Bone pathologies among the livestock were relatively minor. They included dental anomalies, such as congenital absence of the lower second premolar, a common, non-harmful condition of ruminant animals often observed in Scottish medieval material. Two instances of this condition, one in medieval cattle and one in post-medieval sheep/goat, were noted at the Green. Reduction of the fifth cusp of a cattle lower third molar, also probably of congenital origin, was noted at 12 Martin's Lane and would have little noticeable impact on the live animal (Context 70, Trench 2).
A more harmful condition, however, was observed in a medieval sheep/goat mandible from the Green. In this jaw, the posterior cusps of the third molar had been eroded away by a carious lesion, probably at the level of the soft tissue of the gum (Area A, Phase 5). At 12 Martin's Lane, a collection of horse upper molars (dissociated from the maxilla) was affected by carious lesions in the occlusal surface. All eight cheek teeth recovered (out of a total possible 12 teeth) were affected by caries, although the degree varied from slight to severe. The most severely affected were the left upper second molar and the right upper first molar. The animal's health was probably adversely affected by this condition, as feeding may have been difficult or painful.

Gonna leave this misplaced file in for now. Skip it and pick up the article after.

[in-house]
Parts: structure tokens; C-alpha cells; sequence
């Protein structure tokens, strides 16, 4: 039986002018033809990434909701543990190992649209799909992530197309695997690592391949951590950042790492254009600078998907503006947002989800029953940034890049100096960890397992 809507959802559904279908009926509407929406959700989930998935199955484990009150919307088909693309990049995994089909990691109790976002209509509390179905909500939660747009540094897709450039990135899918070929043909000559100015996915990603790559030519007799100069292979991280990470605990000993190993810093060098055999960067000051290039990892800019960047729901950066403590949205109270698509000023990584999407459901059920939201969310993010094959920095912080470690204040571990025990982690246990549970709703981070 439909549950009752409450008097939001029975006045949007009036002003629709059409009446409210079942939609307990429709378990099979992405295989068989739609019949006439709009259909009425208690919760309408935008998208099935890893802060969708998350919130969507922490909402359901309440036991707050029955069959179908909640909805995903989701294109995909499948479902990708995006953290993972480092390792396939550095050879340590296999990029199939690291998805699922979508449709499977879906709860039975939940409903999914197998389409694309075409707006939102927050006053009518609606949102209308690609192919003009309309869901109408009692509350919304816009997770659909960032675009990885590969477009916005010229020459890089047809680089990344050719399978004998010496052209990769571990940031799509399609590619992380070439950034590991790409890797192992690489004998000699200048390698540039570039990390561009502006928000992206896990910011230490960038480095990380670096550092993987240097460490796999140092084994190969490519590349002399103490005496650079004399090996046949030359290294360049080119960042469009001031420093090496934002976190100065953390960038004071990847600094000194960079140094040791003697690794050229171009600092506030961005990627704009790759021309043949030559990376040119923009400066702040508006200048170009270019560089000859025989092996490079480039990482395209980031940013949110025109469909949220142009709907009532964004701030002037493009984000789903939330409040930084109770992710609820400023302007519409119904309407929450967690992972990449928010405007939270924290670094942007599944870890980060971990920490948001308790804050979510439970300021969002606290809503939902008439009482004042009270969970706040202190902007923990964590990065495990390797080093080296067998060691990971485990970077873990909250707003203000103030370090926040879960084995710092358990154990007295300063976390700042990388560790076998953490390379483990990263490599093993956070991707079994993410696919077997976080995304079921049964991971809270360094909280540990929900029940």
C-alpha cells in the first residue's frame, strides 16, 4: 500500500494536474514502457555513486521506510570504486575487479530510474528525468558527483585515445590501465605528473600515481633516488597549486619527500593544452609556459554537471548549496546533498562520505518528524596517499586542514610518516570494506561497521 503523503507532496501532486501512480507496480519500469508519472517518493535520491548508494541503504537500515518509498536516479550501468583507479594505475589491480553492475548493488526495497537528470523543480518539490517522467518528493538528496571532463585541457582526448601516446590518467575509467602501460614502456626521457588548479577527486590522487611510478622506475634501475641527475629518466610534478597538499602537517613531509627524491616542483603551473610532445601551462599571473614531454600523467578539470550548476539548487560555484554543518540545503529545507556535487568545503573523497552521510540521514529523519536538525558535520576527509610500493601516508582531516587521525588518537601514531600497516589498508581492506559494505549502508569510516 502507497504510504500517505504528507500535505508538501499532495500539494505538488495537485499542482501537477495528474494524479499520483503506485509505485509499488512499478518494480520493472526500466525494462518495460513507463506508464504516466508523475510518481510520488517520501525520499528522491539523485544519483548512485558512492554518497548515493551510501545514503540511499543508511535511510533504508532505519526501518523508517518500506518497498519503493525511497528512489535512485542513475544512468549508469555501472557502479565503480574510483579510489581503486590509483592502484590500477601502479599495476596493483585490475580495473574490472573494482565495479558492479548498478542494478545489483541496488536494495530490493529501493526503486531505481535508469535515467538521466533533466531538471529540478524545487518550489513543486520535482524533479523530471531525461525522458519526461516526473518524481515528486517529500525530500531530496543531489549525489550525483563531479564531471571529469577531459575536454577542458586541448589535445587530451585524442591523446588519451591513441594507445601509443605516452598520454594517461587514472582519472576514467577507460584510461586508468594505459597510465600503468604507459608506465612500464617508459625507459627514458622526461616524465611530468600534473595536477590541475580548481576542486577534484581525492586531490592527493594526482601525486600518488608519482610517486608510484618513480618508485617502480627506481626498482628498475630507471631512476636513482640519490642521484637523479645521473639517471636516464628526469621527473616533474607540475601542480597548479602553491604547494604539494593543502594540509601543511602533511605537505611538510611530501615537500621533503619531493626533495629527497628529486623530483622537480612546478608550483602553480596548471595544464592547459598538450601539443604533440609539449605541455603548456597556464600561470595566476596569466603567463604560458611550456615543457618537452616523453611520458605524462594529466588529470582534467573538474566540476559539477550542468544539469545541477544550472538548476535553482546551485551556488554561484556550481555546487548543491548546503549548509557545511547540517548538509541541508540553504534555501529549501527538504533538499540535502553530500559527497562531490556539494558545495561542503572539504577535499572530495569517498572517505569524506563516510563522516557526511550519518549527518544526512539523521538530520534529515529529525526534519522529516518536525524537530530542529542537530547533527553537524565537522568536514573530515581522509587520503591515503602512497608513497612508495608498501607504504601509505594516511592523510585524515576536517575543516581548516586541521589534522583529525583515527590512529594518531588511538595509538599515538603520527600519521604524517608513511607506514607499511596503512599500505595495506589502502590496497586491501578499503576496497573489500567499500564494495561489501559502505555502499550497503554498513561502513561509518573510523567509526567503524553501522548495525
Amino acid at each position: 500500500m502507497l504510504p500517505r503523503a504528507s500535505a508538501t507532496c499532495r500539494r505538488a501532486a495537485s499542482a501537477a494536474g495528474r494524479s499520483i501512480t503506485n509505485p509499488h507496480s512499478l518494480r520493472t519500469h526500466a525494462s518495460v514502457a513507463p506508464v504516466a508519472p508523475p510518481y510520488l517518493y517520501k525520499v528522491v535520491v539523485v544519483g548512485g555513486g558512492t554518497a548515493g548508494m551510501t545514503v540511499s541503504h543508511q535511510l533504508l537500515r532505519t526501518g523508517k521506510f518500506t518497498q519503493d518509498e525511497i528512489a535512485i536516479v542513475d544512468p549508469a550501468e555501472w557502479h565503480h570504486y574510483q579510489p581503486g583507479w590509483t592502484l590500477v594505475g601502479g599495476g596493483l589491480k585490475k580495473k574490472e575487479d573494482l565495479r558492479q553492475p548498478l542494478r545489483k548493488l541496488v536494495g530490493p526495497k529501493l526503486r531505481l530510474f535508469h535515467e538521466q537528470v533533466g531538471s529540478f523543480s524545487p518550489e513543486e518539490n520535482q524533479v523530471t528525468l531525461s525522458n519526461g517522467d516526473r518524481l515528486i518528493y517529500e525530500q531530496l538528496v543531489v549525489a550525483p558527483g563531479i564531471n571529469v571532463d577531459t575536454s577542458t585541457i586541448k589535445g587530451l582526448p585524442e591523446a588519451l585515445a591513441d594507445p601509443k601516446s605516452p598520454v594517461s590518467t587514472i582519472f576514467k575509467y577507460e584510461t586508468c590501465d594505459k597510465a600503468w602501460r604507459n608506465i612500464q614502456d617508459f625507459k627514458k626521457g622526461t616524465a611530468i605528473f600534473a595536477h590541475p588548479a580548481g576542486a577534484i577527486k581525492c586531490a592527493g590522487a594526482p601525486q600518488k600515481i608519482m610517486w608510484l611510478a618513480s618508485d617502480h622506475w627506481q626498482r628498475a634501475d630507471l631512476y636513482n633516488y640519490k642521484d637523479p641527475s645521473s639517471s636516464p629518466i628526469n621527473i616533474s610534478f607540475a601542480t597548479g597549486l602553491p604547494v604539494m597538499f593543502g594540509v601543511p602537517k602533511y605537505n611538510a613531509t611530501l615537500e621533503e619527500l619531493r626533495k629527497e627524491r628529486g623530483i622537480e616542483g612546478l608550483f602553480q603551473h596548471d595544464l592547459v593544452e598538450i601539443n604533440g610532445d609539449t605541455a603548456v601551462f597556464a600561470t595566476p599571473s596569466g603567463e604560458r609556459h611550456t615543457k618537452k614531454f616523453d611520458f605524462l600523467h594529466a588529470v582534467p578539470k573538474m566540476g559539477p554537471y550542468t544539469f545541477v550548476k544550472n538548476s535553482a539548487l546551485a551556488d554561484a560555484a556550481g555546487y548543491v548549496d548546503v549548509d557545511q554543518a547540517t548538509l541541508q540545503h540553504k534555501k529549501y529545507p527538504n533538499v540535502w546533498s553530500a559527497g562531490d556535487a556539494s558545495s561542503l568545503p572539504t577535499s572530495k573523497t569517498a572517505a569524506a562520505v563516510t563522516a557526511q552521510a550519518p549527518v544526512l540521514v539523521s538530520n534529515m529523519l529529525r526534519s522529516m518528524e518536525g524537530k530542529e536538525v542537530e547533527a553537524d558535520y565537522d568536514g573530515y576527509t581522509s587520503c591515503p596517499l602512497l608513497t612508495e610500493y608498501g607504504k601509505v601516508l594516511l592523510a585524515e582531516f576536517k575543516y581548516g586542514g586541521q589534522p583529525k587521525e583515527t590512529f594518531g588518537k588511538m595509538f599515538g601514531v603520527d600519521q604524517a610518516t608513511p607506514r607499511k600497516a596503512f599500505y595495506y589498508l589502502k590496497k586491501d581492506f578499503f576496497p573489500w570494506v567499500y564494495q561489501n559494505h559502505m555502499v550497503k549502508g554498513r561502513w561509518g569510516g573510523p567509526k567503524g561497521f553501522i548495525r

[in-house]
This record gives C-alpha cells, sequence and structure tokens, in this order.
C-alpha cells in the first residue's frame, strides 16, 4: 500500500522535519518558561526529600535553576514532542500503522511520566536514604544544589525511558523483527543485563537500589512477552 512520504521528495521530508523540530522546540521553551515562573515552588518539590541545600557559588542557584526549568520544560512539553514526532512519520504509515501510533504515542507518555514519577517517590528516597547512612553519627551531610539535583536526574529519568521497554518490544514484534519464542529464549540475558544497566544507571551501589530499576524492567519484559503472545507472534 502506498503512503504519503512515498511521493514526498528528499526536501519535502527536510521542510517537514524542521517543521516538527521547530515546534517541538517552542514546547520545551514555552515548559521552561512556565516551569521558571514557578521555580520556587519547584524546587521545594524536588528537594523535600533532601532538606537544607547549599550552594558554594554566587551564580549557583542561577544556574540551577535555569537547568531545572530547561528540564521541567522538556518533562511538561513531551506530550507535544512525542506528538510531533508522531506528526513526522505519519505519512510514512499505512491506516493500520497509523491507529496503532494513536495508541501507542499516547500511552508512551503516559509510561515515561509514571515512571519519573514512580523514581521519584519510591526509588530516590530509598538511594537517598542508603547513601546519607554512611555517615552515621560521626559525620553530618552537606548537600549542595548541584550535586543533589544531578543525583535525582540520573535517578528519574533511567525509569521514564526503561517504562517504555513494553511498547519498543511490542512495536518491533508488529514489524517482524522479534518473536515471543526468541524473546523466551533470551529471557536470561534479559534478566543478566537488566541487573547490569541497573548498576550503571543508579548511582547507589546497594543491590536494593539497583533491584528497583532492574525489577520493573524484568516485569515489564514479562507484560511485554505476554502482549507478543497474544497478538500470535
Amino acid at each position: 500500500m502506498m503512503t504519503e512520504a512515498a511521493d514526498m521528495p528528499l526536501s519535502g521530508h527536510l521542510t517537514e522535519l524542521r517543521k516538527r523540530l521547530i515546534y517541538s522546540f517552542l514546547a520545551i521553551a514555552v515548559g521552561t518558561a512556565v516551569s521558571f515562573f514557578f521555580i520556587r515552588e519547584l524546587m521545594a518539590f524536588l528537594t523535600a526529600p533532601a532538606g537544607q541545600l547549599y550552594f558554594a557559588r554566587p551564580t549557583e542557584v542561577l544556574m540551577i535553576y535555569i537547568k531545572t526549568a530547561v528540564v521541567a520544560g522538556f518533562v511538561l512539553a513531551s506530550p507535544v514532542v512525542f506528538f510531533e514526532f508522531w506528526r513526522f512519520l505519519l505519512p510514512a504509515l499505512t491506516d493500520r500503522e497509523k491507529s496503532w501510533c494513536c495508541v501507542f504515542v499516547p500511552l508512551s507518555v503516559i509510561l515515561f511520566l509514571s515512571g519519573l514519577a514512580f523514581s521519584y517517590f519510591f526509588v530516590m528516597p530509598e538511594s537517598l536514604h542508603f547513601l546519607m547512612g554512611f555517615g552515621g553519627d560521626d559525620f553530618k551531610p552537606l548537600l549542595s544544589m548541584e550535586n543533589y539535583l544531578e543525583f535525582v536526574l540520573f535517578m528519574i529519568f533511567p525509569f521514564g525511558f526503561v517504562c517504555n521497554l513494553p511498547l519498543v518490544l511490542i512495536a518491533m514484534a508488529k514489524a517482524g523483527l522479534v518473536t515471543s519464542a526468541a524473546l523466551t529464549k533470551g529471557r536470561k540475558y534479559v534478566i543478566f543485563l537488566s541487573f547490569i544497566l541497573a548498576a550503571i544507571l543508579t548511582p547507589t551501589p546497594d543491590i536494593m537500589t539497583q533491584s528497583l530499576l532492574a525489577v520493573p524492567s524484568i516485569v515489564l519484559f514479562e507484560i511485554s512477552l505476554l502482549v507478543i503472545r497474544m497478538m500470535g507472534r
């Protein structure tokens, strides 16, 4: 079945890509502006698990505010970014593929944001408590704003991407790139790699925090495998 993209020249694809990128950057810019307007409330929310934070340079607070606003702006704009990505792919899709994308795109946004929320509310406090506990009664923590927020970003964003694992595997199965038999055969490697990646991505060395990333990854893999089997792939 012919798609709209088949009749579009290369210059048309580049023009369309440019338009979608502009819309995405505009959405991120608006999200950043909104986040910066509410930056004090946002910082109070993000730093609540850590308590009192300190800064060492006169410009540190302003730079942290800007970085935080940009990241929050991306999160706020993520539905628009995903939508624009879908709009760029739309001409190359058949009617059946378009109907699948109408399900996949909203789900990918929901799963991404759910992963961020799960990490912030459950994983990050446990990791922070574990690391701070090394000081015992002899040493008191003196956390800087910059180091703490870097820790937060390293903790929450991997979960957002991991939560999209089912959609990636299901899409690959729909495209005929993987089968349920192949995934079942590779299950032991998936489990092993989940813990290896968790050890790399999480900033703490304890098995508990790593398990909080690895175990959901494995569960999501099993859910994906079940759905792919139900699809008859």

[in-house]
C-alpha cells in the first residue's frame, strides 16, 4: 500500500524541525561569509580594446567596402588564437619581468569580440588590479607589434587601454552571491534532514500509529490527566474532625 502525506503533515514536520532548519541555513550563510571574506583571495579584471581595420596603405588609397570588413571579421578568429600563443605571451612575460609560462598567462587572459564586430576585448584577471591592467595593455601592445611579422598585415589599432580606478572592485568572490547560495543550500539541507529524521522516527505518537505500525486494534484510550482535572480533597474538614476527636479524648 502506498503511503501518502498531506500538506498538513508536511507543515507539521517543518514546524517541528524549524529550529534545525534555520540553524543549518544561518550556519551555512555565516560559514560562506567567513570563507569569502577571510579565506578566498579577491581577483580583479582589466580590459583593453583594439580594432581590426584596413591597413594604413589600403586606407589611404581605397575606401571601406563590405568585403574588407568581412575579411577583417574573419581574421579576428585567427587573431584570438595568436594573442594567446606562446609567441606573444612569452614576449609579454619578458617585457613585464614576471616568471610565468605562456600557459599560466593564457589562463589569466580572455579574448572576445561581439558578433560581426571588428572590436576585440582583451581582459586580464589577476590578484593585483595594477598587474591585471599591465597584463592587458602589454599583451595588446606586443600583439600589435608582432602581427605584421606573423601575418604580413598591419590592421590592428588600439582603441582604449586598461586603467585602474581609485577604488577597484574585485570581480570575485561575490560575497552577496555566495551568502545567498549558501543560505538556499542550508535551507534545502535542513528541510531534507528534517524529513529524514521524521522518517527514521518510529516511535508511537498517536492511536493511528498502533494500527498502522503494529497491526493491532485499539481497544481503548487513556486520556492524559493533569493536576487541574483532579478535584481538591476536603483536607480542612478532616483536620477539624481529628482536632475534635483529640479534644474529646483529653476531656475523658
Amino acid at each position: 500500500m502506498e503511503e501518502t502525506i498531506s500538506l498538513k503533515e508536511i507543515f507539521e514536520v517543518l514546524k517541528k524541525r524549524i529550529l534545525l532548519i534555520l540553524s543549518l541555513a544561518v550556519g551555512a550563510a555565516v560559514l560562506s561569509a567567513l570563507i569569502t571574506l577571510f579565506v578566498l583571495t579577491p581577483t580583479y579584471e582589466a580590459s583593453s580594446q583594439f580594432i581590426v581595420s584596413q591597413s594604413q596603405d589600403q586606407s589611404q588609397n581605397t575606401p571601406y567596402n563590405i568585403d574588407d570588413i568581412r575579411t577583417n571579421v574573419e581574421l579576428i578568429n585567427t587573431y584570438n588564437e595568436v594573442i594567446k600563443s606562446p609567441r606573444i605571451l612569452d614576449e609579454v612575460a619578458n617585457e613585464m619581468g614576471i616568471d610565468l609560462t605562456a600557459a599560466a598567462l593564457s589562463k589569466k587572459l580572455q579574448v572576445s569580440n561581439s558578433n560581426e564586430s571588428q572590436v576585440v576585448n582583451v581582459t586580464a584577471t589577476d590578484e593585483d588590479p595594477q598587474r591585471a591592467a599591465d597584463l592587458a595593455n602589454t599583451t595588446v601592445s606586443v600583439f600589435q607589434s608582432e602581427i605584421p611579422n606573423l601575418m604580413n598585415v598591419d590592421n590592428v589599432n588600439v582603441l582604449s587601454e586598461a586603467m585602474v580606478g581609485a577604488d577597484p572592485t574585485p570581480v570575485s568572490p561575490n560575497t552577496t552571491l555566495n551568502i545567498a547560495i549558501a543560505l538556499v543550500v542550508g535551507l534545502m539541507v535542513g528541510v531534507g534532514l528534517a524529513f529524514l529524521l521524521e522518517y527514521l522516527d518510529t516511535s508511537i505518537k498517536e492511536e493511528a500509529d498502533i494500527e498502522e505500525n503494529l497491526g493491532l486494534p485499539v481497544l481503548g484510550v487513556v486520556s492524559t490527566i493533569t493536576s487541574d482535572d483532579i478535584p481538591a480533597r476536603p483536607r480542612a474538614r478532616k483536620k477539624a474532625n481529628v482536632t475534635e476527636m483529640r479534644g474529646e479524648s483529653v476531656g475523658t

Abnormalities of joint surfaces, such as small interarticular lesions, were common, particularly affecting the proximal and distal articulations of cattle metapodials and phalanges. Interarticular lesions also affected a sheep/goat distal humerus and a horse astragalus (12 Martin's Lane). These lesions are not necessarily pathological and would probably have had no outward effect on the health or appearance of the affected animals.
More serious lesions of the joints were rarer. Osteoarthritis was definitely present in two bones from the Green, a medieval cattle distal metatarsal (Area A, Phase 2a) and a sheep/goat first phalange (Area B, Phase 5). At 12 Martin's Lane, one cattle first phalange showed signs of osteoarthritis: grooving, pitting, slight eburnation (polishing) and extensive new bone growth spreading from the articular area to the midshaft of the bone (Phase 2, Context 186). The animal to which this toe-bone belonged may have suffered from a degree of lameness.
Traumatic damage to bone was observed in only one instance, a post-medieval sheep or small ungulate rib in which the midshaft area was composed of woven bone, a sign of a healing fracture (the Green, Area A, Phase 6). Bone fractures can occur during rough handling or herding of animals.
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